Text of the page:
Graduate training is essential for engineering faculty positions and many research and development programs, but is not required for the majority of entry-level engineering jobs. Many engineers obtain graduate degrees in engineering or business administration to learn new technology and broaden their education. Many high-level executives in government and industry began their careers as engineers.
About 360 colleges and universities offer bachelor's degree programs in engineering that are accredited by the Accreditation Board for Engineering and Technology (ABET), Inc., and about 230 colleges offer accredited programs in engineering technology. ABET accreditation is based on an examination of an engineering program's student achievement, program improvement, faculty, curriculum, facilities, and institutional commitment to certain principles of quality and ethics. Although most institutions offer programs in the major branches of engineering, only a few offer programs in the smaller specialties. Also, programs of the same title may vary in content. For example, some programs emphasize industrial practices, preparing students for a job in industry, whereas others are more theoretical and are designed to prepare students for graduate work. Therefore, students should investigate curriculums and check accreditations carefully before selecting a college.
Admissions requirements for undergraduate engineering schools include a solid background in mathematics (algebra, geometry, trigonometry, and calculus) and science (biology, chemistry, and physics), with courses in English, social studies, and humanities. Bachelor's degree programs in engineering typically are designed to last 4 years, but many students find that it takes between 4 and 5 years to complete their studies. In a typical 4-year college curriculum, the first 2 years are spent studying mathematics, basic sciences, introductory engineering, humanities, and social sciences. In the last 2 years, most courses are in engineering, usually with a concentration in one specialty. Some programs offer a general engineering curriculum; students then specialize on the job or in graduate school.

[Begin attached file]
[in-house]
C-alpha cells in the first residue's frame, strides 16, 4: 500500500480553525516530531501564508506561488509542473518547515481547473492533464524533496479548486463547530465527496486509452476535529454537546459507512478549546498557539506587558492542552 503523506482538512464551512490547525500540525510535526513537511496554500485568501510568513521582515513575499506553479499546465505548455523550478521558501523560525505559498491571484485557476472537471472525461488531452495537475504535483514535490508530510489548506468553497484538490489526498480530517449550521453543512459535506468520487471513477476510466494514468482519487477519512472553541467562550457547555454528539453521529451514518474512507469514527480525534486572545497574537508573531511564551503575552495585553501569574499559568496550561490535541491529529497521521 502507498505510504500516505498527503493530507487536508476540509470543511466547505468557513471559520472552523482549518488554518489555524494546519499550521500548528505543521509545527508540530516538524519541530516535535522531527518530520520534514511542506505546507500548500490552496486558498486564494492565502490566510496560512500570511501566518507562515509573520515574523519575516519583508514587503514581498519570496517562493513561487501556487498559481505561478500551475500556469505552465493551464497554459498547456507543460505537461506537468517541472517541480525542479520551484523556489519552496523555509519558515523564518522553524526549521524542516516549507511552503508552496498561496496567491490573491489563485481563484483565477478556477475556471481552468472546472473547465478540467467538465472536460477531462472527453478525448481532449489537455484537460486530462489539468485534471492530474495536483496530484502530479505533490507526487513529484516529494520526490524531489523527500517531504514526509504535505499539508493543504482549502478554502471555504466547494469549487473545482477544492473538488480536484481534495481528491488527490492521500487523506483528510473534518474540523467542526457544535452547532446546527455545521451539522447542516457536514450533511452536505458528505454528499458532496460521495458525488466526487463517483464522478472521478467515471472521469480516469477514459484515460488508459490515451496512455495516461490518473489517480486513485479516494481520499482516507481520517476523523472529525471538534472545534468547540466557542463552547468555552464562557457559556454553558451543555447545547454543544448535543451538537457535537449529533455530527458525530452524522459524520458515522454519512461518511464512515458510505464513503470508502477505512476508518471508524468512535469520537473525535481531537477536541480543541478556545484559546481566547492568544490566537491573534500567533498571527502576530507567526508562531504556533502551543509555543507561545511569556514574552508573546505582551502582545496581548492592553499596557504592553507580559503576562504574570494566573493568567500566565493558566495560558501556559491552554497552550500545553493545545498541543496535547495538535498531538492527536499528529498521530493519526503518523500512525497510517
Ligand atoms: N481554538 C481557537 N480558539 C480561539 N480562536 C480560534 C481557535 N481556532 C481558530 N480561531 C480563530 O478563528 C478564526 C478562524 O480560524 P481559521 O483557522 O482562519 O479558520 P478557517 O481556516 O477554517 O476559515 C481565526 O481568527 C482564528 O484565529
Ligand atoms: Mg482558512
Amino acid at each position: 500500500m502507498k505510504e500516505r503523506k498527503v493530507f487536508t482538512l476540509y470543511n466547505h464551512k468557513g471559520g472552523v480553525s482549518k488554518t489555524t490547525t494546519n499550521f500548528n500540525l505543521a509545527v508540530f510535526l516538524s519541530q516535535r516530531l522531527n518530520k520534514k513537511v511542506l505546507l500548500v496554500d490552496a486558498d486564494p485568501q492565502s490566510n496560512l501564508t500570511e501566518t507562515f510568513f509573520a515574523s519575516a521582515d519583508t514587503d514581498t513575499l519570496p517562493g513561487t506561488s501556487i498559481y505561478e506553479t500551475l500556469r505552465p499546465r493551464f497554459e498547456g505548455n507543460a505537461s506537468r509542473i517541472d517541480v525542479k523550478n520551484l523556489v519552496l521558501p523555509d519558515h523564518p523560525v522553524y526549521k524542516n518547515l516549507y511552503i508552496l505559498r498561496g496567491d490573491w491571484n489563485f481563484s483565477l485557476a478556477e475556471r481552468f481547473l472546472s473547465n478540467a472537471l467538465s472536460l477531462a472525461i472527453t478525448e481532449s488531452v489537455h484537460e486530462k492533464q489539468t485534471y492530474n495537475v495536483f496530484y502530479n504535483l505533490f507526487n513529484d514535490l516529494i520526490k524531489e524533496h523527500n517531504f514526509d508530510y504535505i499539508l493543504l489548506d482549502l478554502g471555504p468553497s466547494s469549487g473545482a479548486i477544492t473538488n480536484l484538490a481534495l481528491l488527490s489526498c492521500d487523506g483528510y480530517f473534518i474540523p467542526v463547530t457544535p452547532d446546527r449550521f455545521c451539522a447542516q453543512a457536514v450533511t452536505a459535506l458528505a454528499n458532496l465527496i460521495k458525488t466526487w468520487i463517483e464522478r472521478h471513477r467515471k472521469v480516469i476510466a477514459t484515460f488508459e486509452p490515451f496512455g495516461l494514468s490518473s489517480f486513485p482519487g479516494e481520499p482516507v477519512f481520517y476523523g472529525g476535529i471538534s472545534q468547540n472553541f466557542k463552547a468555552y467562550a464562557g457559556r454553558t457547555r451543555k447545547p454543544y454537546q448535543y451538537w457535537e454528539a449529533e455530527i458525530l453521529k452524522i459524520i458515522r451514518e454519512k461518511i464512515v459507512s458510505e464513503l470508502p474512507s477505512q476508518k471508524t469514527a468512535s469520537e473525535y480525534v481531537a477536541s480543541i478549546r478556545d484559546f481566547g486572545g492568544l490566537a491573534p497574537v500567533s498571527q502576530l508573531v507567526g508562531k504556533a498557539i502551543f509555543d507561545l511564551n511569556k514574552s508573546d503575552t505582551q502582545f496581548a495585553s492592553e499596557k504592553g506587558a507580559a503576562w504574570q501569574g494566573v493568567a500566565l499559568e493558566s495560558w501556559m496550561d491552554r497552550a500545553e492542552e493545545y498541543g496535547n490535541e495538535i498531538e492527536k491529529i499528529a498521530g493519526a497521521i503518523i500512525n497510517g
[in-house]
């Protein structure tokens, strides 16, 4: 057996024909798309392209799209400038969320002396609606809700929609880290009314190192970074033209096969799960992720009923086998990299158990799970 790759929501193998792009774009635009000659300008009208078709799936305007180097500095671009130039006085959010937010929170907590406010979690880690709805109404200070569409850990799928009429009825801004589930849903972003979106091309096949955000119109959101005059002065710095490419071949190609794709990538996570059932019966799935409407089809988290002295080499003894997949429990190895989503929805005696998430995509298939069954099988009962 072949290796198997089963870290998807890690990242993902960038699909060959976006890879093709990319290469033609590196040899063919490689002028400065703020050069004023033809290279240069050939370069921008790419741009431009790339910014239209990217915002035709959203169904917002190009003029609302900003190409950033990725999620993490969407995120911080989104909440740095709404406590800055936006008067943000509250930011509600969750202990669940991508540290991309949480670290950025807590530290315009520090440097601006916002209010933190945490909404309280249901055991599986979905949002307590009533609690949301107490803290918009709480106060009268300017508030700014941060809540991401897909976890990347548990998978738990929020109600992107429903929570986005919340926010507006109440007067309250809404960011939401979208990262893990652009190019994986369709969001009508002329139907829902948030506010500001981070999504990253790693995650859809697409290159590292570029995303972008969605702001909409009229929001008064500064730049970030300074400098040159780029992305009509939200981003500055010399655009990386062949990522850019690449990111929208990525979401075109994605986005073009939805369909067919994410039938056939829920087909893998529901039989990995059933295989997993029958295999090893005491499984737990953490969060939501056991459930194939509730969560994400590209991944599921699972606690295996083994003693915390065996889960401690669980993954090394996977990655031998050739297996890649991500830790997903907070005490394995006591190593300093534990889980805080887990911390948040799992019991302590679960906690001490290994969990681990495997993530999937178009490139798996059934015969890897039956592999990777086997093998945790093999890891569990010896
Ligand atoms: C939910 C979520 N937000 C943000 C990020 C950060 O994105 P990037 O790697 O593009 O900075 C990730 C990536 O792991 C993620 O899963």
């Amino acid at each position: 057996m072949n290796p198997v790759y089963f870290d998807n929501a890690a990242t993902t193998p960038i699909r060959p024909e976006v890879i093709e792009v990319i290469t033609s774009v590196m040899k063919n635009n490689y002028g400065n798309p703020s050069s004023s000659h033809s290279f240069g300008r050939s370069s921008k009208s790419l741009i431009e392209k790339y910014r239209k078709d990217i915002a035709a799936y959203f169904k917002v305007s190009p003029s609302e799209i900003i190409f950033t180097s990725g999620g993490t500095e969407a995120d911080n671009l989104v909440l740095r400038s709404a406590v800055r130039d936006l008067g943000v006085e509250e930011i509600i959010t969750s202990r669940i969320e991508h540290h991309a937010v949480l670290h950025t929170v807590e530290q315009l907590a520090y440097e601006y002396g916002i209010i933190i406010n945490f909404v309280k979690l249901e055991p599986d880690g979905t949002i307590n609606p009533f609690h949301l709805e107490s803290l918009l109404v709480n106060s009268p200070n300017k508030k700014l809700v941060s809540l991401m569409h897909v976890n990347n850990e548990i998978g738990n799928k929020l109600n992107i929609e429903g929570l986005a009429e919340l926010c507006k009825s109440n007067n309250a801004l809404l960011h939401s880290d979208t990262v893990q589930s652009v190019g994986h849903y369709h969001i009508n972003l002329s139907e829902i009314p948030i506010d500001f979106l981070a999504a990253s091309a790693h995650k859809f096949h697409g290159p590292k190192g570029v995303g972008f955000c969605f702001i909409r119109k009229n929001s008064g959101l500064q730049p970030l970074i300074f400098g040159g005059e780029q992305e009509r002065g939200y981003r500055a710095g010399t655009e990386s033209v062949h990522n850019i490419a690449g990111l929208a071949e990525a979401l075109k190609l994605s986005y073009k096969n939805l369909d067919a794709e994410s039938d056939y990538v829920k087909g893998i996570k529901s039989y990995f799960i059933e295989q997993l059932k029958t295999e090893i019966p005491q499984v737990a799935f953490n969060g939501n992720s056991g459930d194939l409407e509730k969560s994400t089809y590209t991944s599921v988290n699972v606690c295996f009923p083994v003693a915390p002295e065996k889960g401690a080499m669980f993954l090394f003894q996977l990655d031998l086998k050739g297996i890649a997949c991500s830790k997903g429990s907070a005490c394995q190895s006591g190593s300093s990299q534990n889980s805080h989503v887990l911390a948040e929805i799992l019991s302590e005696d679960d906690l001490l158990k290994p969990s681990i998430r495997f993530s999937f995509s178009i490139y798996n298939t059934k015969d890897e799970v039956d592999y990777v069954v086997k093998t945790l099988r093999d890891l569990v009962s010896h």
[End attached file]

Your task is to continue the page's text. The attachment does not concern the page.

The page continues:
Some engineering schools and 2-year colleges have agreements whereby the 2-year college provides the initial engineering education, and the engineering school automatically admits students for their last 2 years. In addition, a few engineering schools have arrangements that allow students who spend 3 years in a liberal arts college studying pre-engineering subjects and 2 years in an engineering school studying core subjects to receive a bachelor's degree from each school. Some colleges and universities offer 5-year master's degree programs. Some 5-year or even 6-year cooperative plans combine classroom study and practical work, permitting students to gain valuable experience and to finance part of their education.
All 50 States and the District of Columbia require licensure for engineers who offer their services directly to the public. Engineers who are licensed are called professional engineers (PE). This licensure generally requires a degree from an ABET-accredited engineering program, 4 years of relevant work experience, and successful completion of a State examination. Recent graduates can start the licensing process by taking the examination in two stages. The initial Fundamentals of Engineering (FE) examination can be taken upon graduation. Engineers who pass this examination commonly are called engineers in training (EIT) or engineer interns (EI). After acquiring suitable work experience, EITs can take the second examination, the Principles and Practice of Engineering exam. Several States have imposed mandatory continuing education requirements for relicensure. Most States recognize licensure from other States, provided that the manner in which the initial license was obtained meets or exceeds their own licensure requirements. Many civil, electrical, mechanical, and chemical engineers are licensed PEs. Independent of licensure, various certification programs are offered by professional organizations to demonstrate competency in specific fields of engineering.